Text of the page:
Differential Invariants for Differential Equations

Table of Contents
  1. Overview
  2. Differential Invariants
  3. Differential Variants
  4. Differential Radical Invariants
  5. Differential Cuts
  6. Differential Ghosts
  7. Abstract
  8. Selected Publications
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Overview

Differential invariants [1,4,3,5,13,14,22] provide induction principles for differential equations. They can be understood as the differential analogue of induction techniques but for differential equations rather than for discrete systems [11]. Discrete induction is used to prove a property of a loop by proving that the invariant is true initially and then that it is preserved every time the loop body executes once. Similarly, a differential invariant to hold always after a differential equation by proving that it holds initially and by proving that it is preserved in the direction of the dynamics of the differential equation. Differential invariants can prove properties of differential equations without having to solve the equations, which makes them computationally attractive. They play an important role in verifying properties of advanced hybrid systems such as aircraft and robots.

Differential Invariants

Advanced verification technology for differential dynamic logics is further based on differential invariants [1,4] that have been subsequently refined to a procedure that computes differential invariants in a fixed-point loop [3,5]. Differential invariants define an induction principle for differential equations [11,22]. They make it possible to prove properties of differential equations without having to solve the equations. Differential invariants are formulas that remain true along the dynamics of the hybrid system and its differential equations. The central property of differential invariants for verification purposes is that they replace infeasible or impossible reachability analysis with feasible symbolic computation. Differential invariants are computationally attractive concepts, because their inductive conditions are just polynomial constraints, which are formulas of first-order real arithmetic, and are thus decidable by quantifier elimination in real-closed fields.

Several results about the theory of differential invariants can be found in the literature [1,13,14,11,19,21,7,22].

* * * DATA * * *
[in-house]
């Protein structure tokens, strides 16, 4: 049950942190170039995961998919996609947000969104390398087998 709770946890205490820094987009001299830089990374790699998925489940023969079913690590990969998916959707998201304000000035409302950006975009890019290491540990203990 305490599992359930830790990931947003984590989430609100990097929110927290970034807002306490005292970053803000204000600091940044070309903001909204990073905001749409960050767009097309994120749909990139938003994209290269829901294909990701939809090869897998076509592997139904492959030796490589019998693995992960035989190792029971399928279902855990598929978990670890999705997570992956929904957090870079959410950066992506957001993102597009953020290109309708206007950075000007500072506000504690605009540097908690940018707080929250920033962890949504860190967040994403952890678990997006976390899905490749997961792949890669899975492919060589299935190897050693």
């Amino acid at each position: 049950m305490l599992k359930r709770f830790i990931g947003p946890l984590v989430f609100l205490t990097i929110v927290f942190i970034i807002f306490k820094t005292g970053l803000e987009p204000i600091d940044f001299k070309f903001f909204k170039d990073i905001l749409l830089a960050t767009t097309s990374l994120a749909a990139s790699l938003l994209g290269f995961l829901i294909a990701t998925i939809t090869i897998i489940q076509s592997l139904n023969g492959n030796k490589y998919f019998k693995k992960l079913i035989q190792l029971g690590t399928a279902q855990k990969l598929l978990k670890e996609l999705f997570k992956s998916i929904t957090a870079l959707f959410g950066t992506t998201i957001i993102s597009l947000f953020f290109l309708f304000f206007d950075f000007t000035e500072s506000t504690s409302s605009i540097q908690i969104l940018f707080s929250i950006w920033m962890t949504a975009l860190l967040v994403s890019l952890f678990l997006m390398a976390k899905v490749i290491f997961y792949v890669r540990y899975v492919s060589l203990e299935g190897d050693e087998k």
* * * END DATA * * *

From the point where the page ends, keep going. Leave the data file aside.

There also is an implementation of differential invariants in the KeYmaera theorem prover and its successor KeYmaera X.

Differential Variants

The dual verification technique of differential variants can be used to prove liveness and progress properties of differential equations without having to solve them. Differential variants [1] are implemented in KeYmaera as well.

Differential Radical Invariants

A generalization of differential invariants to higher-order derivatives, called differential radical invariants, gives a decision procedure for algebraic invariants of algebraic differential equations. Differential radical invariants decide equational invariants p=0 for polynomials p. Differential radical invariants have been introduced in 2014 [17] and are implemented in KeYmaera as well.

Differential Radical Invariants
Differential radical invariants also give rise to an efficient procedure for generating algebraic invariants for algebraic differential equations based on fast symbolic linear algebra [17].

Differential Cuts

Differential cuts [1,4,13,22] allow the use of lemmas that have been proved for differential equations. Differential cuts work as follows. They first prove that a differential equation never leaves region C and then restricts the dynamics of the system to C. Restricting the dynamics of a system to a subregion C usually changes the behavior of the system around, except that the first prove showed a lemma that the system cannot leave region C anyhow, so that the restriction of the dynamics to C turns out to be a pseudo-restriction.

Illustration of differential cut that cuts a provably unreachable region from the state space

It has been shown that there is no differential cut elimination theorem [13].

Differential Ghosts

Auxiliary variables or ghost variables are extra variables that remember intermediate states, which can be useful for proving properties of conventional discrete programs. Differential ghosts [13,22] are the differential counterpart. What differential ghosts do is they introduce extra variables into extra dimensions of the system, which can further evolve according to extra differential equations that are made up for the purposes of the proof.